The New Woodstock

16 Nov 2010

The program of the Youth Food Movement (YFM) network at this year’s Terra Madre allowed young chefs, farmers, students and activists from around the world to come together and discuss the issues they feel are most relevant to the next generation of sustainable food producers.

The YFM hosted a dedicated meeting and youth space which offered a program of conferences as well as informal meetings. The workshop “Identity: the globalisation of diversity” touched on the importance of encouraging young people to have pride in their regional cultures and to resist buying into the homogenized global identity of mass market youth. Eddie Mukumbi from Slow Food in Kenya talked about the issue of identity for young Africans, and representatives of The Waterpod Project in New York showed that urban food projects can help to create a strong sense of identity even in big cities.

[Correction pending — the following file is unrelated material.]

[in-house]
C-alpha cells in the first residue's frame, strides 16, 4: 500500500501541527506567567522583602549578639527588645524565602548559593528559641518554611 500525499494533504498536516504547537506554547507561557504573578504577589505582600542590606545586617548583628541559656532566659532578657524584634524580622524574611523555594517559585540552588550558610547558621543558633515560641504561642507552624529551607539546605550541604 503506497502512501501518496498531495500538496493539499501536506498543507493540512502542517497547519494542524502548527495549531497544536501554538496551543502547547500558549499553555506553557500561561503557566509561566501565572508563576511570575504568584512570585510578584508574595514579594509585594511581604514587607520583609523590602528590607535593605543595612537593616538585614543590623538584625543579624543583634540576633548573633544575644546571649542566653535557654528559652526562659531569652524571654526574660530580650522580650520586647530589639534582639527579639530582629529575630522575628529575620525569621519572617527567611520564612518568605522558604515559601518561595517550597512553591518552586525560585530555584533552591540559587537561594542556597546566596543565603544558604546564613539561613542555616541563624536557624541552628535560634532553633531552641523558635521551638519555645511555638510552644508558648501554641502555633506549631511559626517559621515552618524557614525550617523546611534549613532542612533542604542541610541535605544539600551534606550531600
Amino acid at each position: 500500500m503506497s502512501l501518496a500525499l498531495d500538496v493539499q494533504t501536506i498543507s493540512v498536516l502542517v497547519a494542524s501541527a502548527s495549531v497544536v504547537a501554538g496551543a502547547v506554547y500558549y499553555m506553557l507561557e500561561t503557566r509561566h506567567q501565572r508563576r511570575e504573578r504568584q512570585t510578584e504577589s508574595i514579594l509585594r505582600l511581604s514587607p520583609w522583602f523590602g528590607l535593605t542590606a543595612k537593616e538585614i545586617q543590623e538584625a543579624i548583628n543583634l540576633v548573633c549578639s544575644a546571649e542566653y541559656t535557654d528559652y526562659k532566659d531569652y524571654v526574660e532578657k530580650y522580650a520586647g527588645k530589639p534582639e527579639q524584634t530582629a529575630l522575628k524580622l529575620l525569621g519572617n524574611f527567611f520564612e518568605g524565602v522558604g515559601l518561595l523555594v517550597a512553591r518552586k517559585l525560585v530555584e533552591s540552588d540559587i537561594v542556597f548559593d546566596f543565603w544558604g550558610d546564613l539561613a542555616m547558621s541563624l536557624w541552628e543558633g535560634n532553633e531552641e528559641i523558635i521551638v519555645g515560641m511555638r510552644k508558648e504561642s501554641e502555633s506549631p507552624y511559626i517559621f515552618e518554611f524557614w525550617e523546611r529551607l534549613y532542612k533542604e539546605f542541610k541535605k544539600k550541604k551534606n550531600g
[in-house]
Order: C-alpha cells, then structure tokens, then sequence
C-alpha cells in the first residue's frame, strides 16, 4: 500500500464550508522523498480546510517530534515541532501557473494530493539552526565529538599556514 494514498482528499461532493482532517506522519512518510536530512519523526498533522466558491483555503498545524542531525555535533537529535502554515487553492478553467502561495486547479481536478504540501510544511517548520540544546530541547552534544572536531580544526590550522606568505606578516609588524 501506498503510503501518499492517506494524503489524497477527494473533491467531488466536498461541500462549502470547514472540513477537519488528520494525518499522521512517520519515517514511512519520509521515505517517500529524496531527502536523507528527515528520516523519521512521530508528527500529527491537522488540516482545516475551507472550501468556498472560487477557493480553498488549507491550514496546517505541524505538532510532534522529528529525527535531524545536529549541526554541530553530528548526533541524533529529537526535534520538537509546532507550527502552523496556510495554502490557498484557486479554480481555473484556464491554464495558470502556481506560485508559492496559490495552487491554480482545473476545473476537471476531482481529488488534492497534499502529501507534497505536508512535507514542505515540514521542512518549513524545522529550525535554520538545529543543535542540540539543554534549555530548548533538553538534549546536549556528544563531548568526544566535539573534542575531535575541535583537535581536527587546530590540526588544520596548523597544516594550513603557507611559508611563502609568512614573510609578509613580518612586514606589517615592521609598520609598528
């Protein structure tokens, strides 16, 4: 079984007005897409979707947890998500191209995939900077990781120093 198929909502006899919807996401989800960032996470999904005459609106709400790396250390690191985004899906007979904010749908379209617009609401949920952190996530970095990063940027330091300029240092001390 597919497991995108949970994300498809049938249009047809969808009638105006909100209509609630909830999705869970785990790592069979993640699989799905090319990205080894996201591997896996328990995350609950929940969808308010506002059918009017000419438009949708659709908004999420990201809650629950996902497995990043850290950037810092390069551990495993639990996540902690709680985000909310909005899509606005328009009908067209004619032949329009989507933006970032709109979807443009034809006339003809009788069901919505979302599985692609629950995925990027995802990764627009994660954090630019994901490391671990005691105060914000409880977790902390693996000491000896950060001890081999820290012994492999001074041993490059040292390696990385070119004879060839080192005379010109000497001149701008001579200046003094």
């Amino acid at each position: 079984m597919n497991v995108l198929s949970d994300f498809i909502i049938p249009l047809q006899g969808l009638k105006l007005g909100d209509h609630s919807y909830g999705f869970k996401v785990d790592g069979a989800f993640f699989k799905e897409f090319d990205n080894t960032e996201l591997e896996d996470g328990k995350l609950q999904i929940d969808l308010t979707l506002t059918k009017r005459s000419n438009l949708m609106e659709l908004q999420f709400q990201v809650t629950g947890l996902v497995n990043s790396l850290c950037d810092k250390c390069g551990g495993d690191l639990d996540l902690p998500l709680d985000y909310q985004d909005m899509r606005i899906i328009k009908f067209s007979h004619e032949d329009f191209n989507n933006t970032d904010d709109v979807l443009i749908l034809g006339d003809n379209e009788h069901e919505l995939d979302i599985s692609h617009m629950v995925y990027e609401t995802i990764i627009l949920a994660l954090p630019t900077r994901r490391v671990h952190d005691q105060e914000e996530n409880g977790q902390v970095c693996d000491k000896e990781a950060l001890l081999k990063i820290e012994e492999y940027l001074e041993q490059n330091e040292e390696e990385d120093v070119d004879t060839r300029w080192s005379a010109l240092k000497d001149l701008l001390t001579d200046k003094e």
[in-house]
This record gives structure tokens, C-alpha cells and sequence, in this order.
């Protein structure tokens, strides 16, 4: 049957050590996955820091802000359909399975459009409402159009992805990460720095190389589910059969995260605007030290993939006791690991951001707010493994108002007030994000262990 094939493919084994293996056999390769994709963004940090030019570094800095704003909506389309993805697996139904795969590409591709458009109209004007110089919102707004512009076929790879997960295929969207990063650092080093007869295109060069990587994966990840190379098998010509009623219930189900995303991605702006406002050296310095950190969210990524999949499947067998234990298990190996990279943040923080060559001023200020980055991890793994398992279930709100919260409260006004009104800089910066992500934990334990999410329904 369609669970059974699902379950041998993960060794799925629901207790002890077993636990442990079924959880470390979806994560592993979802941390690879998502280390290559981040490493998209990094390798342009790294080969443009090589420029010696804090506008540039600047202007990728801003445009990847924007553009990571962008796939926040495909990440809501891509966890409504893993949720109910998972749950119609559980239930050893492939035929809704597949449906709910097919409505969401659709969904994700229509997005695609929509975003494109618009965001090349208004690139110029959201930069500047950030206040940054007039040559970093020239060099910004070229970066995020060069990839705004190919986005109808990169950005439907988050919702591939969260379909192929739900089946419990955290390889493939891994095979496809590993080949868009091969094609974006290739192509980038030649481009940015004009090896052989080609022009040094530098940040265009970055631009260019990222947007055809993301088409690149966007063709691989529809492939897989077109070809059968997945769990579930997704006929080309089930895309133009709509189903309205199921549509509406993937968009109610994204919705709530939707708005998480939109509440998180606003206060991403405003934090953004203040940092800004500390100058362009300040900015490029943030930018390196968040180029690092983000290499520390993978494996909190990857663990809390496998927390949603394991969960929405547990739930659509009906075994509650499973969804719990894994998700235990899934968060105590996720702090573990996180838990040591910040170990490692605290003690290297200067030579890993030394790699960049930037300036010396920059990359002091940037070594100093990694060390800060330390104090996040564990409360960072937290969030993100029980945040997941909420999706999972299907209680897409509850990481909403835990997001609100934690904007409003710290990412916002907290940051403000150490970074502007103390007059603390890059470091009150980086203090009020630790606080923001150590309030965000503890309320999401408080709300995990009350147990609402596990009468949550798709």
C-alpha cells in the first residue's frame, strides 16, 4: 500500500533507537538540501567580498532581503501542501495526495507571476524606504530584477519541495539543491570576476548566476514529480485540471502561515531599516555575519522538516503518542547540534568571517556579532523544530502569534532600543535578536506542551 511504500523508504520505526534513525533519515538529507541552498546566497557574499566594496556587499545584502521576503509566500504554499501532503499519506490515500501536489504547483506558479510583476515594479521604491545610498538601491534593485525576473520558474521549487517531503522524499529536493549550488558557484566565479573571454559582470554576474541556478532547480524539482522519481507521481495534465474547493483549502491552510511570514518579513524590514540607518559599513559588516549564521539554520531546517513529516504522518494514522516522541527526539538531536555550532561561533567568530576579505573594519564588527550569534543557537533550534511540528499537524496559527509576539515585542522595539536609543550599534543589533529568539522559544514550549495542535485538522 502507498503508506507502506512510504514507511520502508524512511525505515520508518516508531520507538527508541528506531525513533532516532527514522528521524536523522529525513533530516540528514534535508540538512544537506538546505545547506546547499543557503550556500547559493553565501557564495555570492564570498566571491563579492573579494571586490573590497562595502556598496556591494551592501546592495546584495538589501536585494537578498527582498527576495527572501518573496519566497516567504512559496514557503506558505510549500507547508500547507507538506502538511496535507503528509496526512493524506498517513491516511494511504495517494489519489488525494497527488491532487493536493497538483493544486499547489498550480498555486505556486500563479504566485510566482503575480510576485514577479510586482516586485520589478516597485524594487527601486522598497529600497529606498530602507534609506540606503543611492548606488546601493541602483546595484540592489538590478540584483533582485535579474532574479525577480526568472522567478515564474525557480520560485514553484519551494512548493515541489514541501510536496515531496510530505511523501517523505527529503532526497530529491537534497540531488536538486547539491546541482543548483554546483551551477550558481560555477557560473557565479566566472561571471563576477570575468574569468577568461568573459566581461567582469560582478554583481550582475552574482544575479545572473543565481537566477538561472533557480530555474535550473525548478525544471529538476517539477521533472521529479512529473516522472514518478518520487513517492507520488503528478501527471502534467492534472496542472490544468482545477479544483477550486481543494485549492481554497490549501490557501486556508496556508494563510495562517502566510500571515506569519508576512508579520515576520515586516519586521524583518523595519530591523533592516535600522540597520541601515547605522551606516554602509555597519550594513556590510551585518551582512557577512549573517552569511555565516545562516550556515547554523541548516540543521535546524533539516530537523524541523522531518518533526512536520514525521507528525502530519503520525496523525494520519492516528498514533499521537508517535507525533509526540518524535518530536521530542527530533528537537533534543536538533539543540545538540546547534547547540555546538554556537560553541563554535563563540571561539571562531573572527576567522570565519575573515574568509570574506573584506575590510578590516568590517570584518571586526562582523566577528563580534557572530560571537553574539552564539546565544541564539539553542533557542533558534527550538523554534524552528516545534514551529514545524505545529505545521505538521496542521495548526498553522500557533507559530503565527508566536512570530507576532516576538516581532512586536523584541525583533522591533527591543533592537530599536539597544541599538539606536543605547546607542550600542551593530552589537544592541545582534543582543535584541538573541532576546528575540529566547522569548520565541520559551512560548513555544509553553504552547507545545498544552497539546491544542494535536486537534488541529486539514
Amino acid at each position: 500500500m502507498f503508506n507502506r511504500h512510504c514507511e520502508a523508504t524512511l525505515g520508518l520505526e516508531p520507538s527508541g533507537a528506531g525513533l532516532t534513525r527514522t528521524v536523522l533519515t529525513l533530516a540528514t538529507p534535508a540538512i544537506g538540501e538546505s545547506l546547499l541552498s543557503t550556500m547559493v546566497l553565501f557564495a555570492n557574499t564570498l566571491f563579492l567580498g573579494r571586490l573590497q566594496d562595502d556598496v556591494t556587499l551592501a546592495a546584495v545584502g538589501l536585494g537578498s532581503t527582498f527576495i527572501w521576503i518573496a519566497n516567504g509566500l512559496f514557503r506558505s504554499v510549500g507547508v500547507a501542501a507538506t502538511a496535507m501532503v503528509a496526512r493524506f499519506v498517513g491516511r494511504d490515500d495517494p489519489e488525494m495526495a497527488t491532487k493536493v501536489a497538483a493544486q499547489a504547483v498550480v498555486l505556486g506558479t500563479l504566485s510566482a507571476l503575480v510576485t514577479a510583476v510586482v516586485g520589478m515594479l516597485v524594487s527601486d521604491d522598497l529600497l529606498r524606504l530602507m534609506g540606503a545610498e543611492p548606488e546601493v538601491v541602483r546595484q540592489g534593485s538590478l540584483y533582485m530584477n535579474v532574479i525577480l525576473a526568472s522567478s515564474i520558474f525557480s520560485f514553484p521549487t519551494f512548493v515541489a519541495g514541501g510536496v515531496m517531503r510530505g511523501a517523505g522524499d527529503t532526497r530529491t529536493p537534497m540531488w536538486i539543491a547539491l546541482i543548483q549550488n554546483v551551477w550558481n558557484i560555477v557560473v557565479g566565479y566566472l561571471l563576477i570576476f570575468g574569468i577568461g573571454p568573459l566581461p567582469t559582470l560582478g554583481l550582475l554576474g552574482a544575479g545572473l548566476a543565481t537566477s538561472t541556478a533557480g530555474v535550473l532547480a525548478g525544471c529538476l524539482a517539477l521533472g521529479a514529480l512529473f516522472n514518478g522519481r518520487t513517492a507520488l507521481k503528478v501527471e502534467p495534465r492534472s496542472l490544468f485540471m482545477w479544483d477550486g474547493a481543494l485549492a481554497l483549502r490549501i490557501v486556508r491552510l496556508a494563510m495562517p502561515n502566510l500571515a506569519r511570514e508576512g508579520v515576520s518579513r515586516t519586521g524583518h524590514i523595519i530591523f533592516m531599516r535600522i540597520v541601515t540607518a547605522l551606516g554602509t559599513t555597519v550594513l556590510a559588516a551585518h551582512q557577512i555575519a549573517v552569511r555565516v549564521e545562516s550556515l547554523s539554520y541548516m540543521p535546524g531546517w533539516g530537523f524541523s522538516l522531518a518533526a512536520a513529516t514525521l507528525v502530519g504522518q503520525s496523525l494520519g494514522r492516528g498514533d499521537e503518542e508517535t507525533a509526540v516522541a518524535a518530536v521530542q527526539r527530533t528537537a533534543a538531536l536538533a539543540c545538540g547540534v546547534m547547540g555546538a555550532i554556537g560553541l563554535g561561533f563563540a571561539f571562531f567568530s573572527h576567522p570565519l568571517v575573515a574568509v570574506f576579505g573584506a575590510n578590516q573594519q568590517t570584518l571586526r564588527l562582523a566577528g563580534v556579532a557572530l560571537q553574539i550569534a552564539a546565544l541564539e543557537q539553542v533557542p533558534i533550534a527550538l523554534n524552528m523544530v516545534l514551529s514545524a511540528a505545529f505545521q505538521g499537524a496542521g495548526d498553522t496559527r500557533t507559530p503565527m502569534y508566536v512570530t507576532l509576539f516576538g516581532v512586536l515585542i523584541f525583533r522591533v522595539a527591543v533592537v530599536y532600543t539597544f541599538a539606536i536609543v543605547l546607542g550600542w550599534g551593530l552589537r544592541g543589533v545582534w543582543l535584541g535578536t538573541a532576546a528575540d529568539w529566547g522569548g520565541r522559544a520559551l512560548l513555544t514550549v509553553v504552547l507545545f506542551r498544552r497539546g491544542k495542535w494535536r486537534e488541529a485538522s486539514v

“Eat-In: Our Territory” saw around 300 people sit down to exchanged produce, knowledge and stories over a communal lunch prepared from food donated from the kitchens of Piedmontese master artisans. Follow this, fifty young chef were given the opportunity to visit the workplaces of these artisans and witness a range of Italian traditional food productions.

The YFM Earth Workshop was an opportunity for different national groups to present the last two years of activities and work in local communities and to brainstorm for future developments and greater outreach. During this session Slow Food President Carlo Petrini declared that the youth had made Terra Madre “the new Woodstock,” and as he left the meeting, the chant “food for change” filled the auditorium and has been carried home by the 1,000 young delegates.

To keep posted on our activities, check the website and search for national groups on Facebook: www.youthfoodmovement.org

Youth Food Movement Communications Team

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